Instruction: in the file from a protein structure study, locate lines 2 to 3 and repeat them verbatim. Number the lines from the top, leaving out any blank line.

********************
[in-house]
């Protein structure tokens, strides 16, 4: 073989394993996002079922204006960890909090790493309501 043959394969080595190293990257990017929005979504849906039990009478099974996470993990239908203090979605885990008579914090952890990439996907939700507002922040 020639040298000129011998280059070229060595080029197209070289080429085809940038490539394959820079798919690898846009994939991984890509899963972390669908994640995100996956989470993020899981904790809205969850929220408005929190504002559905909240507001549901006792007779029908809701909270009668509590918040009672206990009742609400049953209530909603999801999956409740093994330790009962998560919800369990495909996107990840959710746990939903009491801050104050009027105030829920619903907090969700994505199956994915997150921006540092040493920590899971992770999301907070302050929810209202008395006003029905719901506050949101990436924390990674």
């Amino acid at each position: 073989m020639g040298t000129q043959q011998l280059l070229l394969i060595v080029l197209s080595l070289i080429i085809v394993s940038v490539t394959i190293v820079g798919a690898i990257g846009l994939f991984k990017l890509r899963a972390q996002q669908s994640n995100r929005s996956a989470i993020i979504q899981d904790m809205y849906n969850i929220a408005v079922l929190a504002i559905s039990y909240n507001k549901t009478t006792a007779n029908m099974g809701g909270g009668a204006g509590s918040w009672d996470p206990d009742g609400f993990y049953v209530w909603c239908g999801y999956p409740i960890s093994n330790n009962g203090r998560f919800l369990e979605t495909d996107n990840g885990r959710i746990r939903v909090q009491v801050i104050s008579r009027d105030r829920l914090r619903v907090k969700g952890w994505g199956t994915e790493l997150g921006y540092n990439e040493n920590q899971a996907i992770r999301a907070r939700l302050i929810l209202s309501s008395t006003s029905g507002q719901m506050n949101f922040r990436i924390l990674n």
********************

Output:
């Protein structure tokens, strides 16, 4: 073989394993996002079922204006960890909090790493309501 043959394969080595190293990257990017929005979504849906039990009478099974996470993990239908203090979605885990008579914090952890990439996907939700507002922040 020639040298000129011998280059070229060595080029197209070289080429085809940038490539394959820079798919690898846009994939991984890509899963972390669908994640995100996956989470993020899981904790809205969850929220408005929190504002559905909240507001549901006792007779029908809701909270009668509590918040009672206990009742609400049953209530909603999801999956409740093994330790009962998560919800369990495909996107990840959710746990939903009491801050104050009027105030829920619903907090969700994505199956994915997150921006540092040493920590899971992770999301907070302050929810209202008395006003029905719901506050949101990436924390990674």
């Amino acid at each position: 073989m020639g040298t000129q043959q011998l280059l070229l394969i060595v080029l197209s080595l070289i080429i085809v394993s940038v490539t394959i190293v820079g798919a690898i990257g846009l994939f991984k990017l890509r899963a972390q996002q669908s994640n995100r929005s996956a989470i993020i979504q899981d904790m809205y849906n969850i929220a408005v079922l929190a504002i559905s039990y909240n507001k549901t009478t006792a007779n029908m099974g809701g909270g009668a204006g509590s918040w009672d996470p206990d009742g609400f993990y049953v209530w909603c239908g999801y999956p409740i960890s093994n330790n009962g203090r998560f919800l369990e979605t495909d996107n990840g885990r959710i746990r939903v909090q009491v801050i104050s008579r009027d105030r829920l914090r619903v907090k969700g952890w994505g199956t994915e790493l997150g921006y540092n990439e040493n920590q899971a996907i992770r999301a907070r939700l302050i929810l209202s309501s008395t006003s029905g507002q719901m506050n949101f922040r990436i924390l990674n």